Ned Stark’s selflessness gets him killed, but, because I already know the ending, I find it fitting that one of his children (Bran) claims the throne and another is Queen in the North (Sansa); they become two of the most powerful players in the political games going on around them. Again, I’m curious to see how all these journeys are handled, but at least right now, I believe one very well could argue that Ned Stark does triumph in the end.


Room for improvement

Well, you can probably tell by the fact that I’ve already written 1,000+ words in this article that I’m officially a fan of Game of Thrones now and I’m really glad I decided to start watching this series. But, I feel like I do have to address one of the most common criticisms I’ve seen about the show, because this issue did bother me while I was watching.

If you Google “Game of Throne and its portrayal of women,” you’ll find multiple articles on how the series has not always done right by its female characters. And it’s frustrating, because we live in an era with Wonder Woman, Rey, Katniss Everdeen, Captain Marvel, and so many other authentic and powerful female characters.

A number of the male characters in Game of Thrones don’t treat the female characters with a lot of respect (with the exception of the Stark family — again, I’m definitely #TeamStark all the way!). The writing and cinematography also seem to objectify and sexualize women to a much greater extent than their male counterparts.

On the one hand, yes, this series is based on medieval Europe, and women in that society probably were not treated very well. It’s important to remember that history, so we do not repeat it.

However, this is a fictional fantasy series written and filmed in the 2010s — if you’re going to do a period piece showing a society that is oppressive to women, you need to be responsible in how you showcase that oppression.

Case in point: although unlike Game of Thrones, Downton Abbey has practically no graphic violence, the women in that show are also held back by social constraints. The key difference is that in Downton Abbey, the female characters are given space (and a voice!) to communicate their frustrations and struggles with the limits that their society places on them.

In the first season, I desperately wanted more scenes with all of Games of Thrones’ rich female characters — Cersei Lannister, Sansa Stark, Catelyn Stark, Arya Stark, and Daenerys, to name a few — discussing their fears, thoughts, and feelings. Hopefully I’ll find more of this as the series goes on. I want the show to convince me it cares about its female characters as much as it cares about — and respects — the male ones.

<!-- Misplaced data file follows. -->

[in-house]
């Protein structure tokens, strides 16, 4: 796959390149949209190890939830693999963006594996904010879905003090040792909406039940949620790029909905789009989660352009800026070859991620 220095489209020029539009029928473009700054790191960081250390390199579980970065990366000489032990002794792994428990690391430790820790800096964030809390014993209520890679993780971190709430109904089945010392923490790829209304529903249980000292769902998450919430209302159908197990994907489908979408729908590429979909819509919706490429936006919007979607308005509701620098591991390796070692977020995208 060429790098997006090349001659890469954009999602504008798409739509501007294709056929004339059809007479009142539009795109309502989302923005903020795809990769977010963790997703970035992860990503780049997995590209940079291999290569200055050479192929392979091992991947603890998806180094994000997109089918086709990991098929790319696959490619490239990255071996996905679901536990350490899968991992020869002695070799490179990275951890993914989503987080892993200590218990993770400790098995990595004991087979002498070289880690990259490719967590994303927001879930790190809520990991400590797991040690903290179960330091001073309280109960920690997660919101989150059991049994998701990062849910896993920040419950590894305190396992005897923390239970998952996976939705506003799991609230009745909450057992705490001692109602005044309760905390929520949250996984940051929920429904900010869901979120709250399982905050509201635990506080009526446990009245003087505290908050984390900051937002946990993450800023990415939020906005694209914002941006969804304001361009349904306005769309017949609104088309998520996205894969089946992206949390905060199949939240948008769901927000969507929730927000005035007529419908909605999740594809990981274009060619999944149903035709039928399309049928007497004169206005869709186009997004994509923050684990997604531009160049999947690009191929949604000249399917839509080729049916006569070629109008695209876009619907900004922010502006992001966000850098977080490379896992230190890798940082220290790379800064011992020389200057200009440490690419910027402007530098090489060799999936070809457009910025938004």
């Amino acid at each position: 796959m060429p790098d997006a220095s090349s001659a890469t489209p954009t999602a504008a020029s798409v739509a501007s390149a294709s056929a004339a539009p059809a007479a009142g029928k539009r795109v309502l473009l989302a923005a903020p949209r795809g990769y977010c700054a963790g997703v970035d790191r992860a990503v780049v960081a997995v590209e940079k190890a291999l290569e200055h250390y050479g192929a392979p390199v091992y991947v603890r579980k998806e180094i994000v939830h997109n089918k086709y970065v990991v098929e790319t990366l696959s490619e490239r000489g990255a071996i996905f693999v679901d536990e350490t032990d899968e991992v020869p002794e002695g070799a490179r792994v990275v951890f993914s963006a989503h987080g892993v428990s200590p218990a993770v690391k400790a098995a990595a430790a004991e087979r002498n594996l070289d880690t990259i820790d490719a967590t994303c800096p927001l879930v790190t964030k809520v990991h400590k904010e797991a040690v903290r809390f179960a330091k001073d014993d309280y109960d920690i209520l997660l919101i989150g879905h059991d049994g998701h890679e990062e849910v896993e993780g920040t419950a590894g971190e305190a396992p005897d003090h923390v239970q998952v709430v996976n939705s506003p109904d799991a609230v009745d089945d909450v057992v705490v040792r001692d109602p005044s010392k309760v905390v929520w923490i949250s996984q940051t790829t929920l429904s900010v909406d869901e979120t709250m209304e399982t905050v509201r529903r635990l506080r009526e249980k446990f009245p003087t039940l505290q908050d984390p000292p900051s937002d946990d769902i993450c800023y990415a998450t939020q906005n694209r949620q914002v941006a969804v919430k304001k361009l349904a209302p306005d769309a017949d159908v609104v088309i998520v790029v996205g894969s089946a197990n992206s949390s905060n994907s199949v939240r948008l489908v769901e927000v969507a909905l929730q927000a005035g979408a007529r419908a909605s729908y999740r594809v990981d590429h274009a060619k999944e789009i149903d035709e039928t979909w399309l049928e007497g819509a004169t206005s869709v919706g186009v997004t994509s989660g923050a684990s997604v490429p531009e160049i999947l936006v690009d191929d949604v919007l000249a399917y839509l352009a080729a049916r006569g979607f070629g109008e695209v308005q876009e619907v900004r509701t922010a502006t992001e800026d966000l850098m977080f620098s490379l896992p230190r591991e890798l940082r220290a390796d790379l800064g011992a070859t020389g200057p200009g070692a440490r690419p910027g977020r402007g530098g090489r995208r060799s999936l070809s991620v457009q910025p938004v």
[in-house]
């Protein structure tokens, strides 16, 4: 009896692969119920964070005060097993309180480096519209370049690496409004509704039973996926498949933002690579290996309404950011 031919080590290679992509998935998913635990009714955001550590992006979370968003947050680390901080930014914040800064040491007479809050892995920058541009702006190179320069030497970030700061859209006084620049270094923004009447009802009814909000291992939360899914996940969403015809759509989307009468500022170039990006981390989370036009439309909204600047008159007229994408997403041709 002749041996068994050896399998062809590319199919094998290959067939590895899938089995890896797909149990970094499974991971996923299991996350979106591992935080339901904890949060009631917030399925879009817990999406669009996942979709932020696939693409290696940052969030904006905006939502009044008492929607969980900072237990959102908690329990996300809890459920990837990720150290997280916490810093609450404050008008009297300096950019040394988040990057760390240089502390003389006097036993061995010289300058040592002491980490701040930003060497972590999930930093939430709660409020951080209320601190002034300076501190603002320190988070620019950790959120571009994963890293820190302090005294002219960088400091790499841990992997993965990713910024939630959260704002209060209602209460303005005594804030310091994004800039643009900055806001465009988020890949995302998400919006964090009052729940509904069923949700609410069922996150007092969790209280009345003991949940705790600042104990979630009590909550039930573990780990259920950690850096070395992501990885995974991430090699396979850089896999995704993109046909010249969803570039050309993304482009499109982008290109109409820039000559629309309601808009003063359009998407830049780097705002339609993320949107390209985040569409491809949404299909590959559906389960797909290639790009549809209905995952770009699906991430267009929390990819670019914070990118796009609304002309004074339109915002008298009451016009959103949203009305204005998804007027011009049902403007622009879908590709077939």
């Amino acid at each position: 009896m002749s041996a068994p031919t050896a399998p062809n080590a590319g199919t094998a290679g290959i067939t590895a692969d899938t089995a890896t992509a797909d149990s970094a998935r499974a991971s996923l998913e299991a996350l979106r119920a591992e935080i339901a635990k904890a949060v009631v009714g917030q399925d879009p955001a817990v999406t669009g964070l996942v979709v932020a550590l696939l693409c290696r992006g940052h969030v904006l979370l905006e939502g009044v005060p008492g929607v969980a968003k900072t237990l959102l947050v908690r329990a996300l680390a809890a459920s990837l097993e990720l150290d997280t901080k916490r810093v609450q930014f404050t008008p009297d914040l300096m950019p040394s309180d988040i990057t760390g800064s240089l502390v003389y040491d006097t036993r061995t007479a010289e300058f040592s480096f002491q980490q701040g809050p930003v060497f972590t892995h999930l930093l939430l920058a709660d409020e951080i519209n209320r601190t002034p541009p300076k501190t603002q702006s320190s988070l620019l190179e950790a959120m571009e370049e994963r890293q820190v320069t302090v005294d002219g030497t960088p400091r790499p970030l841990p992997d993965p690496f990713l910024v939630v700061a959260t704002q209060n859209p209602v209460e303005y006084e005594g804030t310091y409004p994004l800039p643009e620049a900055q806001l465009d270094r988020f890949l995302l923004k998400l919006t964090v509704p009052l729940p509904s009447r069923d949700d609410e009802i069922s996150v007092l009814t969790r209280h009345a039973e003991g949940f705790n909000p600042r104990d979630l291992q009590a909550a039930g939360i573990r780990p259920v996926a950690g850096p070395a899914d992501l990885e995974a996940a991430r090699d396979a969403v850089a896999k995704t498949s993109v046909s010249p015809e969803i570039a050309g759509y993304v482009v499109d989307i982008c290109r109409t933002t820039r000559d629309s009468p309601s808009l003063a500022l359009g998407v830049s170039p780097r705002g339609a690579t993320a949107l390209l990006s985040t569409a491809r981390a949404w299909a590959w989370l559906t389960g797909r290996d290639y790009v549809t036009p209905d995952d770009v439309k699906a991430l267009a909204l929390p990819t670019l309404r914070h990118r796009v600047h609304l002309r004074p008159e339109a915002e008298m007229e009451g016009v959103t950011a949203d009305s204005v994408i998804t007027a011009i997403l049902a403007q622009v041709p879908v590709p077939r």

Closing thoughts

Since I started drafting this blog post, I’m now about halfway through season 2, and I’m enjoying it even more than I enjoyed season 1. The show has also added several new female characters, which I’m excited about, and I think the portrayal of the female characters is improving.

I’m planning to keep blogging my way through Westeros as I watch through the stories, and I can’t wait to see more!

Return of the king(s): Quick movie reviews for ‘Rocketman’ and ‘Godzilla: King of the Monsters’

Untitled-1What do “Godzilla: King of the Monsters” and the new Elton John biopic “Rocketman” have in common? Well, not much, actually. But I saw both these movies this past week, and since I didn’t have time to do separate, full-length reviews, here are my quick thoughts on each.

It’s not often that I’ll see two different movies on opening weekend, but I was intrigued enough by the trailers that I wanted to see them both right away, especially since we’re now in the middle of summer blockbuster season and there’s a new movie I’d like to see pretty much every weekend.

First, let’s tackle “Godzilla: King of the Monsters.” My response to its predecessor, “Godzilla,” back in 2014, was something along the lines of “meh.” Godzilla himself was awesome, but he wasn’t in the film nearly enough, and the human characters surrounding him weren’t super compelling.

“Godzilla: King of the Monsters” fixes one of those problems, but unfortunately still struggles in the other area.

Every time there were monsters on screen fighting, this movie was magnificent. It was gloriously over the top, and I watched all the scenes involving the monsters with a sense of childlike glee. The 2014 “Godzilla” had too few scenes of monsters fighting, but this movie has plenty. Watching Godzilla, Mothra, Ghidorah the three-headed dragon, and others was so much fun. I’m glad I decided to see this movie in IMAX, because the fights were amazing.